The Windows Phone interface allowed me to integrate a number of my Windows-based accounts with their corresponding apps (Windows Live ID, Xbox Live, Zune and Outlook). As a gamer, the Xbox Live app was an immediate hit. I really liked being able to download and play Xbox Live games, catch up with friends and rack up some achievements on my gamertag. The ability to sync the Radar 4G with my Zune account and access my playlist was also a very cool feature.

The inclusion of Office Mobile and Outlook was a huge plus. Instead of having to make do with a demo version of Documents To Go, I was able to type, edit and share documents with Office Mobile. Combined with Microsoft SkyDrive, I could store photos and docs in the cloud for access on any phone or computer. Outlook patched me into my work email and calendar for steady productivity.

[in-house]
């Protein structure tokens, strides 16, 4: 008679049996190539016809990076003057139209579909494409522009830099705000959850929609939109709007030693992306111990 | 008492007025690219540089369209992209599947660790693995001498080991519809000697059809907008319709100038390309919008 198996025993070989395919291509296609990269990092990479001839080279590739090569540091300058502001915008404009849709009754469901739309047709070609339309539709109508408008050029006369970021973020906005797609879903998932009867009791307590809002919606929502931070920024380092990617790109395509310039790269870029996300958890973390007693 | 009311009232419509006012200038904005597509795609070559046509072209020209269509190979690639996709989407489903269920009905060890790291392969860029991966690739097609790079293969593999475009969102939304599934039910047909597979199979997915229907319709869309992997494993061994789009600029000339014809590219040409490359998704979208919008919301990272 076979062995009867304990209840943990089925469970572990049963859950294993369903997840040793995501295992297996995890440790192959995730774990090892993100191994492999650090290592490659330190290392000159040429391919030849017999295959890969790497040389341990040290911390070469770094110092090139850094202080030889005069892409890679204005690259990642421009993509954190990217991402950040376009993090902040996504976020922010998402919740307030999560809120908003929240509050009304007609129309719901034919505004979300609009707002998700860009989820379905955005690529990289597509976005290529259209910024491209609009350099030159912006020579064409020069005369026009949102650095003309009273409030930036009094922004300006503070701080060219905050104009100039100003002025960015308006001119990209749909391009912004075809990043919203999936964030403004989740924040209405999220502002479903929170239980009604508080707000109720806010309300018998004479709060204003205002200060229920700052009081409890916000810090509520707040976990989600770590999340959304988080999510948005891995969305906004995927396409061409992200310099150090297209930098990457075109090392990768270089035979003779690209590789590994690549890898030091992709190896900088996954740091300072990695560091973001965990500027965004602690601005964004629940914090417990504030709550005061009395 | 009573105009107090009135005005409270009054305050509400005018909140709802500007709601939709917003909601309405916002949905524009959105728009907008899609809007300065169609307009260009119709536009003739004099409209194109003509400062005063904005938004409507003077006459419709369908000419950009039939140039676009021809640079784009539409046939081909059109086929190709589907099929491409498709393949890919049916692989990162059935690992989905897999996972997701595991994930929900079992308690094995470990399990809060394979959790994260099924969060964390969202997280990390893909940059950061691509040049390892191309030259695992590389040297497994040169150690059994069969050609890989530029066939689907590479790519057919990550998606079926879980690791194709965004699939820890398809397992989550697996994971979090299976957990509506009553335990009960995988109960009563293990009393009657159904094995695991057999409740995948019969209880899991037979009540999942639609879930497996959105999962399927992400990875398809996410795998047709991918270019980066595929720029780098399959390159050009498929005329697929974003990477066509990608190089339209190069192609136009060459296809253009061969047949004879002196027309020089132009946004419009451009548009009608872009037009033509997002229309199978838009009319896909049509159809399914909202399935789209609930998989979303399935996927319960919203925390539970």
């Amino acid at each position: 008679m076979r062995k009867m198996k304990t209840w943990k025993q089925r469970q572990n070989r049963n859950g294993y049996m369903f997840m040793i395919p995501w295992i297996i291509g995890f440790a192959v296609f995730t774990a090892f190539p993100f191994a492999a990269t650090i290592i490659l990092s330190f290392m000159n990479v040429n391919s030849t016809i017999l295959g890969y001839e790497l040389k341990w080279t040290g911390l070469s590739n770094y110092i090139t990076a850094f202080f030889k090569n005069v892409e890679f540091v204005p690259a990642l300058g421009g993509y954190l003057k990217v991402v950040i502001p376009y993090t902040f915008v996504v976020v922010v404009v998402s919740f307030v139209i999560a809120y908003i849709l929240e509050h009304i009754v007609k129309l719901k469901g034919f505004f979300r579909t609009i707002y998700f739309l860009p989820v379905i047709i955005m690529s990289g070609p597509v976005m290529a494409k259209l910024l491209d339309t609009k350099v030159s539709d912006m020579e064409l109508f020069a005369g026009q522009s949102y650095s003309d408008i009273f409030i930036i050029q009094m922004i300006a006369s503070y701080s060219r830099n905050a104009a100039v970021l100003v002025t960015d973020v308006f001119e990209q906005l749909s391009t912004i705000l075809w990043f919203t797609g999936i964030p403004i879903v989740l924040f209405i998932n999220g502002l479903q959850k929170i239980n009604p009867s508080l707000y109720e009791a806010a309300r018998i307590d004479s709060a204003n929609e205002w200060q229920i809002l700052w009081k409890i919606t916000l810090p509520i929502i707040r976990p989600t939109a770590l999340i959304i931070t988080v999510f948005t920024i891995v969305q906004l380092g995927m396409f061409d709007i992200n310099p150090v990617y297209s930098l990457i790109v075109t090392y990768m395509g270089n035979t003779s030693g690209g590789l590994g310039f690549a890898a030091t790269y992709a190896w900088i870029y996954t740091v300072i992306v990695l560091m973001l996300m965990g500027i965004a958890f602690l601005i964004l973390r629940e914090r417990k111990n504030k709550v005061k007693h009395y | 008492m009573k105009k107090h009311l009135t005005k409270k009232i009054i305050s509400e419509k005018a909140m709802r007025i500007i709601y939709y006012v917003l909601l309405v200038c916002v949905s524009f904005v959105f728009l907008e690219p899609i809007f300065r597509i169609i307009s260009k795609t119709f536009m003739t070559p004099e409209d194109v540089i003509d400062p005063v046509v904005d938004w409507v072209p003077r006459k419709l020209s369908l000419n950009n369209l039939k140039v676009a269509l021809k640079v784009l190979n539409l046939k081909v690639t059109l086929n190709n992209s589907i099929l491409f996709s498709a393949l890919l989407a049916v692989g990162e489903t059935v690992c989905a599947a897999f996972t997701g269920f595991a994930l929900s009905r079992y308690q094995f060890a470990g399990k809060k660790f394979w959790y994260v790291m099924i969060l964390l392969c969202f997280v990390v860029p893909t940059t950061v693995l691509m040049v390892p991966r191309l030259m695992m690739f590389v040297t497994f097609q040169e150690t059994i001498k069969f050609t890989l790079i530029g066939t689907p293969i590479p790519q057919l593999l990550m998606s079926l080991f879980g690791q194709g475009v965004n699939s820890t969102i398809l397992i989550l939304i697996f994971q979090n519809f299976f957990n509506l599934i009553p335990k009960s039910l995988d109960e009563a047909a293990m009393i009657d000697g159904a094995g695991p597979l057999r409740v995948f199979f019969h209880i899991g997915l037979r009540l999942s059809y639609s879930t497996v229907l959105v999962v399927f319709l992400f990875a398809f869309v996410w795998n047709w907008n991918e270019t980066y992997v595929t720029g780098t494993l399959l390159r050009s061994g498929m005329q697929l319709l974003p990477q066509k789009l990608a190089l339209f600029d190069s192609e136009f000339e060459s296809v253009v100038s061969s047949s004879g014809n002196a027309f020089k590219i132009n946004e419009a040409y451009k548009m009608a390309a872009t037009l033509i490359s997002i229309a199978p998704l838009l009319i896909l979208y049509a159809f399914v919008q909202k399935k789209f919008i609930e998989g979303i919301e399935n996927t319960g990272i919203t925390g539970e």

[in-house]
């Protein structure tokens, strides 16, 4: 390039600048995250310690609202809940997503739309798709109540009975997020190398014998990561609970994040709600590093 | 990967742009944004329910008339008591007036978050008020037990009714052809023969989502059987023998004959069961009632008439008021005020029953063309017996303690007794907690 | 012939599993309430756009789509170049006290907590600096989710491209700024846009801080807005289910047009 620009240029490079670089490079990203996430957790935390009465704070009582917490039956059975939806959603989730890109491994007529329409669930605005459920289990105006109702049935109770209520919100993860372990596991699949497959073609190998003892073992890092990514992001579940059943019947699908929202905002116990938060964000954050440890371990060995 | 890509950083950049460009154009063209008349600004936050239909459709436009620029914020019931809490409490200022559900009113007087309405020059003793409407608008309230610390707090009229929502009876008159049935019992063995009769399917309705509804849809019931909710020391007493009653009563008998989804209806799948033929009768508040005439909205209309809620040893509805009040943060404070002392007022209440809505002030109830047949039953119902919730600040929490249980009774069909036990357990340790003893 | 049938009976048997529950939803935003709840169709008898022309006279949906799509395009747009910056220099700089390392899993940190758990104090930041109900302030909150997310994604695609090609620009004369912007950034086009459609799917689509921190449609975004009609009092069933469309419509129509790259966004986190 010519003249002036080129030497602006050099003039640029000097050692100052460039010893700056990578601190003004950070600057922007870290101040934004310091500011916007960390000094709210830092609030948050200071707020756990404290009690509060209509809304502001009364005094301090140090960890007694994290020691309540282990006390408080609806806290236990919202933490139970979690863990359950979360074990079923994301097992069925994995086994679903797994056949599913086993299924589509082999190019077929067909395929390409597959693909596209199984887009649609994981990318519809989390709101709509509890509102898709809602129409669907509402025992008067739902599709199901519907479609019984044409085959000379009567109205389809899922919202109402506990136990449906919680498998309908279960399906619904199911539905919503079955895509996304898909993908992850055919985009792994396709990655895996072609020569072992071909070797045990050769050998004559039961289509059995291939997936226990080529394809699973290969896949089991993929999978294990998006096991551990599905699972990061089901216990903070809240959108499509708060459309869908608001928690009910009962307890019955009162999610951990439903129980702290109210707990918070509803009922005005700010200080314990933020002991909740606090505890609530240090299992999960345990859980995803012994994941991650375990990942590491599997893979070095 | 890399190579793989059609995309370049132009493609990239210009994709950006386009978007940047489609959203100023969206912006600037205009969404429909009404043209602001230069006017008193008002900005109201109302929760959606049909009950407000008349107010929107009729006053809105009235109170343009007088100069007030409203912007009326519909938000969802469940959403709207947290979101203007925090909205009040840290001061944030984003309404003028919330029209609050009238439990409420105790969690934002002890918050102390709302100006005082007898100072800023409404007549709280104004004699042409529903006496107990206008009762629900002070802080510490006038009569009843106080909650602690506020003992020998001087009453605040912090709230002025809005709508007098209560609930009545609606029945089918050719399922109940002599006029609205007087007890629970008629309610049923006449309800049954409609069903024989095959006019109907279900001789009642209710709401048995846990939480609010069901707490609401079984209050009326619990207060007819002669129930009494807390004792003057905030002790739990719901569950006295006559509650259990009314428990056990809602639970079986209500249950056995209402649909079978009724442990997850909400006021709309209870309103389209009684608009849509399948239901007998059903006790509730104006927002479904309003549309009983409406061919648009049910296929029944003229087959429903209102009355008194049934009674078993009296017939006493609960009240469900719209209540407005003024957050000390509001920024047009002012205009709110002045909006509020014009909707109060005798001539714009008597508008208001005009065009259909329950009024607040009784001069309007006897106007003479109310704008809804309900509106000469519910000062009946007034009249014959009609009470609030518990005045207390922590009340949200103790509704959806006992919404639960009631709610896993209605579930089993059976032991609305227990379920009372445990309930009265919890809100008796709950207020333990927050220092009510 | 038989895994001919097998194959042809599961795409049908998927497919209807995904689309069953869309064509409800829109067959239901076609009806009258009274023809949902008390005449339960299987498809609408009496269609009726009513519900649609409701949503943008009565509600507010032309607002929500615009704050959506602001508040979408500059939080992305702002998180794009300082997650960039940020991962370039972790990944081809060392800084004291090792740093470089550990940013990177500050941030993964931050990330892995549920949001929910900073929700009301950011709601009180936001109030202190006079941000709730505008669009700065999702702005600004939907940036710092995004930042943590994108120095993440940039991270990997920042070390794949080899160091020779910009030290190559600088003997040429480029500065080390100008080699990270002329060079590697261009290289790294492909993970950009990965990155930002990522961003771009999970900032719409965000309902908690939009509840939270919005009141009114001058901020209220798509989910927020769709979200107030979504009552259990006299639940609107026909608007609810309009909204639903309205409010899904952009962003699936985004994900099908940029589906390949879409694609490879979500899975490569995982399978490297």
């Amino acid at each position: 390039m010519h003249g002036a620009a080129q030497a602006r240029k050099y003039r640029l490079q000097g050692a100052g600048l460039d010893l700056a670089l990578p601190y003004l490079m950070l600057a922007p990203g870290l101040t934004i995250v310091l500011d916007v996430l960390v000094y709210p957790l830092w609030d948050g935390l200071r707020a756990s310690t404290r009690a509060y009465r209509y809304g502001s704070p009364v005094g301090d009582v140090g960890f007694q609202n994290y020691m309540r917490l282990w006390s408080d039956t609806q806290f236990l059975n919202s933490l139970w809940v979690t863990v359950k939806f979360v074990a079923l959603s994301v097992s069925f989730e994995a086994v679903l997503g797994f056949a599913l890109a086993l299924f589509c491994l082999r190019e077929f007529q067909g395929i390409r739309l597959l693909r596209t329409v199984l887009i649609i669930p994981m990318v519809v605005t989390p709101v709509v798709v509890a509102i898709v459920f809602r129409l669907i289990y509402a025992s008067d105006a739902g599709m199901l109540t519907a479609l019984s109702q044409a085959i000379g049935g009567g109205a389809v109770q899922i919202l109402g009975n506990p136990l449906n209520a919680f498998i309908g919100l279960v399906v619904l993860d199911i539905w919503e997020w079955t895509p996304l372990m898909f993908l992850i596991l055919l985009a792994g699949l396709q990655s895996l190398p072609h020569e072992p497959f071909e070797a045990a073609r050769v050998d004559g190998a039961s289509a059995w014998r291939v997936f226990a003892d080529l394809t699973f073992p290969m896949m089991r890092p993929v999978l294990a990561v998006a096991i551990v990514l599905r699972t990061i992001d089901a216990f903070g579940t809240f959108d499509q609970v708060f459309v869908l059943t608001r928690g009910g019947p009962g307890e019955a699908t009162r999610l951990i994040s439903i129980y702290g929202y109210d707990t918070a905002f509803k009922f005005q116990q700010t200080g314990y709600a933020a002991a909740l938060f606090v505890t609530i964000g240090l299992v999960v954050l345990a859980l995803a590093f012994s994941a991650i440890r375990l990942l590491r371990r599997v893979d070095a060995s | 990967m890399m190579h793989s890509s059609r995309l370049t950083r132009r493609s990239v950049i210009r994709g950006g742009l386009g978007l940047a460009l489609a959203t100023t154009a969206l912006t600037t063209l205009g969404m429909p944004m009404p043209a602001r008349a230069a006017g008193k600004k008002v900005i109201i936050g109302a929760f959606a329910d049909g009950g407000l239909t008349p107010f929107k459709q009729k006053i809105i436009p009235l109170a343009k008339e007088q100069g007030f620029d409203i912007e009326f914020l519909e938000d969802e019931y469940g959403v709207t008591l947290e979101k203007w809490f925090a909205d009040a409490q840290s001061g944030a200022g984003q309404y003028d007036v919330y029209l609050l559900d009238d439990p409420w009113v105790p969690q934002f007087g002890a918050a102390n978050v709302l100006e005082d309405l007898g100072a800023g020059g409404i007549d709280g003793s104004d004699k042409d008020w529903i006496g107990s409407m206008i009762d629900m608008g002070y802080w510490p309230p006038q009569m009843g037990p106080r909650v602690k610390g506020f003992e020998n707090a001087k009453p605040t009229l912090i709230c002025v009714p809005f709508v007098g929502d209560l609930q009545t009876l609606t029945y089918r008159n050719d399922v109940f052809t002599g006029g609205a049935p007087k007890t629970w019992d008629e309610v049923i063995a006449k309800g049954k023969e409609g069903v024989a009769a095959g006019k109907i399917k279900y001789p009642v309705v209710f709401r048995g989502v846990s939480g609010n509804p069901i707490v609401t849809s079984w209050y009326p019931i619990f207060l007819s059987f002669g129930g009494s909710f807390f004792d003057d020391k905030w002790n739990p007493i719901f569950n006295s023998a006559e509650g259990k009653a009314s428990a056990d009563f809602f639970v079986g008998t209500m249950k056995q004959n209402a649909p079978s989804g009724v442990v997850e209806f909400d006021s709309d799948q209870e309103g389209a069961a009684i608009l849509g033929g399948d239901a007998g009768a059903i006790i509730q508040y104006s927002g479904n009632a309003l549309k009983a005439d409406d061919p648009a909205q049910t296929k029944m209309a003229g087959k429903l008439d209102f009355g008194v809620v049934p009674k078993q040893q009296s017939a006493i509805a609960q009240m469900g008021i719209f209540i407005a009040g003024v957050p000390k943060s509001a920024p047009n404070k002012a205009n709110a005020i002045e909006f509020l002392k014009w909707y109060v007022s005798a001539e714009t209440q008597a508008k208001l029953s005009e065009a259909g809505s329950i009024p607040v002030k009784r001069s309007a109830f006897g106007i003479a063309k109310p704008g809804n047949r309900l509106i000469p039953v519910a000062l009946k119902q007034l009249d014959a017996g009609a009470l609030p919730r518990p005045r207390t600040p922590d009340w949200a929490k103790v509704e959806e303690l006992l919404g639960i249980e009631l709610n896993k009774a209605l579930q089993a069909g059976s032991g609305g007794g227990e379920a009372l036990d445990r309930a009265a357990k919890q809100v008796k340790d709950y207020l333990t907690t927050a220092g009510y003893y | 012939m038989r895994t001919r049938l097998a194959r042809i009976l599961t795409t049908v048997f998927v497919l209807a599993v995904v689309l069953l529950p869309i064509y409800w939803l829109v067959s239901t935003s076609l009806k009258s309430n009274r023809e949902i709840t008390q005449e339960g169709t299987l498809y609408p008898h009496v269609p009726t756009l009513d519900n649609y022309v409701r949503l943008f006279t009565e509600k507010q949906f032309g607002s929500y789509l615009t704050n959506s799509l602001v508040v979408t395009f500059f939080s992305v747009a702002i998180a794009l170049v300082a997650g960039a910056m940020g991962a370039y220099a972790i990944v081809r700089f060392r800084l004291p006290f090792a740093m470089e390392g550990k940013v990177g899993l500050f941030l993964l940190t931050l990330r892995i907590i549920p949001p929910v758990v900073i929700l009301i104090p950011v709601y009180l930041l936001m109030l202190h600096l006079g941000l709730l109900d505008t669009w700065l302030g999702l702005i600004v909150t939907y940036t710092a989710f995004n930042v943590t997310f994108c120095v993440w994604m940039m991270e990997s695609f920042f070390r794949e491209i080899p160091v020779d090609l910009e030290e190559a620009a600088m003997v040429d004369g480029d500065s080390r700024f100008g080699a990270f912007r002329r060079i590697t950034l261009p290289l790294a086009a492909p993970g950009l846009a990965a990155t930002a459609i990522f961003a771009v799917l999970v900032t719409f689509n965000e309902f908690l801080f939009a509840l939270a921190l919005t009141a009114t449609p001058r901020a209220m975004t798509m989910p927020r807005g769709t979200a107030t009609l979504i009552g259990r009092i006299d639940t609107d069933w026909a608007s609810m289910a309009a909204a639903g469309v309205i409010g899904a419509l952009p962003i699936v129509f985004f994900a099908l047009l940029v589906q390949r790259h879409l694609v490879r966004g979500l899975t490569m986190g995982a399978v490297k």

I was an immediate fan of Windows Phone 7.5’s Live Tile user interface. Instead of the static app icons seen on Android phones, many of the homescreen tiles had real-time updates and animations that made for a visually engaging experience. The ability to move the tiles around let me customize the device.  

However, panning right to the app screen delivered flat, boring icons compounded by the fact that the app screen doesn’t break into manageable pages. It’s fine when it’s only 10-12 apps, but scrolling through 42+ apps became annoying. Android's app page layout is a more efficient solution for people like me that use a lot of apps.